I am trying to understand the underlying logic of Q learning (deep Q learning to be precise). At the moment I am stuck at the notion of future rewards.
To understand the logic, I am reviewing some of the present code samples. This one seemed quite interesting, so I went through it:
Here is the gist of the code that does the actual training of the underlying deep neural network:
def replay(self, batch_size): minibatch = random.sample(self.memory, batch_size) for state, action, reward, next_state, done in minibatch: target = reward if not done: target = (reward + self.gamma * np.amax(self.model.predict(next_state))) target_f = self.model.predict(state) target_f[action] = target self.model.fit(state, target_f, epochs=1, verbose=0) if self.epsilon > self.epsilon_min: self.epsilon *= self.epsilon_decay
In the 5th line of the code, (after the
if not done line) we are adding the discounted reward of the next step, to the present step, and setting it as the target reward of the executed action to be trained. So, the way I see it, we have the reward of the executed action, and discounted possible reward of the following action, combined.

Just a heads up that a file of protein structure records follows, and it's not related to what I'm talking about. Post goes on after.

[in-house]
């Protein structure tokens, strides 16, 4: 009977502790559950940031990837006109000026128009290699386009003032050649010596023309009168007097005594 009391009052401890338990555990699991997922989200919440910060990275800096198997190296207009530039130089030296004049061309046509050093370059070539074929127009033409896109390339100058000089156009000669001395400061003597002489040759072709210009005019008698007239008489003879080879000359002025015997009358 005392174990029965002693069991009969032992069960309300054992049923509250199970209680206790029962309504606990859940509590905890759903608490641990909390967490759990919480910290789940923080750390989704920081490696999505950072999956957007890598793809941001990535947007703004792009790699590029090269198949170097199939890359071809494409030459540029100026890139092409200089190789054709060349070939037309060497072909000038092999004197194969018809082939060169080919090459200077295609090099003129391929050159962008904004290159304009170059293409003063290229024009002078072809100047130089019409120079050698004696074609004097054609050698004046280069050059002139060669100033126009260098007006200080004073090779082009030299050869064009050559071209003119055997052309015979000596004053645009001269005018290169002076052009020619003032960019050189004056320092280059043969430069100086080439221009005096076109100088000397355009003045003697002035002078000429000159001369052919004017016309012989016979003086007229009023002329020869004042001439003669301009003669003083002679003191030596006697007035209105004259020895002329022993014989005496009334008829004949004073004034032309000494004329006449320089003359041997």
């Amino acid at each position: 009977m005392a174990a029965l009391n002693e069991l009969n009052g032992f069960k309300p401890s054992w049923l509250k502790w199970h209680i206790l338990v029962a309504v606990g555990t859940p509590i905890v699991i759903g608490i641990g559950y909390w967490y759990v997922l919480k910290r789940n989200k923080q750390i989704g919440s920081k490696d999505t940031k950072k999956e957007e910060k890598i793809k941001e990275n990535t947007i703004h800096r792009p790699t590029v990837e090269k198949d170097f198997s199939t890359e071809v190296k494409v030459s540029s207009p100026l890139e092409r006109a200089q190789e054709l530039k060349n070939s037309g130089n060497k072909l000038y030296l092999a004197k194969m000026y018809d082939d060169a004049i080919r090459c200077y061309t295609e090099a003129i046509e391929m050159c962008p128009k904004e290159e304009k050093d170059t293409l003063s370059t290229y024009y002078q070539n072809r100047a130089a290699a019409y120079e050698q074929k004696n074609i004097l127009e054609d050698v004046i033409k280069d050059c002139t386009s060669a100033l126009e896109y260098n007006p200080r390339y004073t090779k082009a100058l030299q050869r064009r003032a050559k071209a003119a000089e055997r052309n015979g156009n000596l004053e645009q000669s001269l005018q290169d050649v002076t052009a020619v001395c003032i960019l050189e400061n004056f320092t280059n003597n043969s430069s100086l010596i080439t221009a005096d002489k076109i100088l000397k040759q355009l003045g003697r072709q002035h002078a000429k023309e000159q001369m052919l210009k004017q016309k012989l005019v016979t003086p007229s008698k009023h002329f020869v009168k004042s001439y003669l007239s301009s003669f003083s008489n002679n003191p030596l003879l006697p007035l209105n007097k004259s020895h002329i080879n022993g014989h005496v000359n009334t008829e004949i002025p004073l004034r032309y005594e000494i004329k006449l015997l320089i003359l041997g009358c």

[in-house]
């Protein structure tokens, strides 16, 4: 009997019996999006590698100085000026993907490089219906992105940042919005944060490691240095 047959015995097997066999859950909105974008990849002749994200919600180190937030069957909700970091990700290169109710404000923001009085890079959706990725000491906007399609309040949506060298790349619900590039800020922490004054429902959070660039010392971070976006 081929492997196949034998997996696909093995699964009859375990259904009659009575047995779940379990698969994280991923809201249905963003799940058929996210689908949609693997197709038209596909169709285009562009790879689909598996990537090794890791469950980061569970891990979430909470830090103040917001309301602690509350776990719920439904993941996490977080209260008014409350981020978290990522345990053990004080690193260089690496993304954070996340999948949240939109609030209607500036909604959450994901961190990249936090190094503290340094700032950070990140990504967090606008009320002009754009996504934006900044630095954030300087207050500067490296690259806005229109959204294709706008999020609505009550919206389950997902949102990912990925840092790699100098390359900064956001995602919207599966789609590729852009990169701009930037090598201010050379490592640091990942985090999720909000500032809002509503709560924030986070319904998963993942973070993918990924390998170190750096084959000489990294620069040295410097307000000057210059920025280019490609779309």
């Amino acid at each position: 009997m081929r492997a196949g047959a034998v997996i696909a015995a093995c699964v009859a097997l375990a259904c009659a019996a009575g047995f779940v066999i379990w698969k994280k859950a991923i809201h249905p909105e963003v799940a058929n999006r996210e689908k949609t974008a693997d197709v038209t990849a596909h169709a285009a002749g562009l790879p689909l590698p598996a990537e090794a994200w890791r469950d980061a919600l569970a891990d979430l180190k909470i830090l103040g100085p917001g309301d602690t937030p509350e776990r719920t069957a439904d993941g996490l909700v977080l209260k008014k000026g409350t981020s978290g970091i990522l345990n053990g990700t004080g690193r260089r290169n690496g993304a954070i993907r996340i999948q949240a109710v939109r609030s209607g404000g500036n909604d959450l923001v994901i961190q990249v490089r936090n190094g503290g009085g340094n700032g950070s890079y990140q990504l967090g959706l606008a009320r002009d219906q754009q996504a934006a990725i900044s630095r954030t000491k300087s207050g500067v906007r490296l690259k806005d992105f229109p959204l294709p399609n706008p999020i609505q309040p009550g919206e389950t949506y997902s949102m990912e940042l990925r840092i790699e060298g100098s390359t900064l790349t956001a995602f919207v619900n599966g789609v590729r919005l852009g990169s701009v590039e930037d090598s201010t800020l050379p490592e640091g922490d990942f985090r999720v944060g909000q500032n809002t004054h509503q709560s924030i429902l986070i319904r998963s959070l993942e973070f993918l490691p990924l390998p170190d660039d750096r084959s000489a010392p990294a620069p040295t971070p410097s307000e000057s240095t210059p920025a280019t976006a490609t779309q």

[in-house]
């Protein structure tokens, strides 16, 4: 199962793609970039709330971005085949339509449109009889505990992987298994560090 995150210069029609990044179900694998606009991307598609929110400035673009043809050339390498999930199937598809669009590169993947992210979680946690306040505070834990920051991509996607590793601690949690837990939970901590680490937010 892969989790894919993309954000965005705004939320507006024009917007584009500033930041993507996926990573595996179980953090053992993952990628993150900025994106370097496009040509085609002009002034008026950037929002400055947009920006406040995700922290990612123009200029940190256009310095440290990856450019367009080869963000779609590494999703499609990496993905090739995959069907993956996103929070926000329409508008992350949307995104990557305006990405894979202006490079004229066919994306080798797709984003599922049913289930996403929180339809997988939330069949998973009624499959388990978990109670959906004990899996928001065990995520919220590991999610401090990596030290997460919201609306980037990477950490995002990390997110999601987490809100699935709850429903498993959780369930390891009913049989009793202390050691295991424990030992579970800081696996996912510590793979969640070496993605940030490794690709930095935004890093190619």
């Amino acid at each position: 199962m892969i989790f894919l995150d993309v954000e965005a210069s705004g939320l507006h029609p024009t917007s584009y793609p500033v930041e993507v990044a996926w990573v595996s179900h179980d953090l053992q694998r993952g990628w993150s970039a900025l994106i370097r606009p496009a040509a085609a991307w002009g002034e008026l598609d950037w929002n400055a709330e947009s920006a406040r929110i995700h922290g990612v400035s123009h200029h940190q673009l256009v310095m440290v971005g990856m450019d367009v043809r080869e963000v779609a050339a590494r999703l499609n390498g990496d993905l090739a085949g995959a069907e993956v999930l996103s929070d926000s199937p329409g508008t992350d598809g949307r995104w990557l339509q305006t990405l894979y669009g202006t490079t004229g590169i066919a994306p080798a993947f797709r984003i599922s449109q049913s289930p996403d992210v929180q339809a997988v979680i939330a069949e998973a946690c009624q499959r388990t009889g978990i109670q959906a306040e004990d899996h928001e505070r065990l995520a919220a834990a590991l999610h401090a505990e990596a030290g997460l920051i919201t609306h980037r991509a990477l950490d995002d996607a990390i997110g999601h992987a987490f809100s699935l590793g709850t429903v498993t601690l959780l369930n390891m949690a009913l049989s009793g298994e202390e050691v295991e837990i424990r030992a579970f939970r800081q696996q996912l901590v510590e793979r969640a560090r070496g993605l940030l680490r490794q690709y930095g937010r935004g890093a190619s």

As far as I understand, in each iteration, Q-learning algorithm predicts the future reward of next step (and next step only) using the machine learning technique in use (be it the CNN, DNN etc.). And we are multiplying the reward of next step (and that specific next step only) with discount rate, to make it less important than the immediate reward (with the ratio we specified). So, my question is, how does the algorithm takes even further steps (say, 5 steps) ahead into account?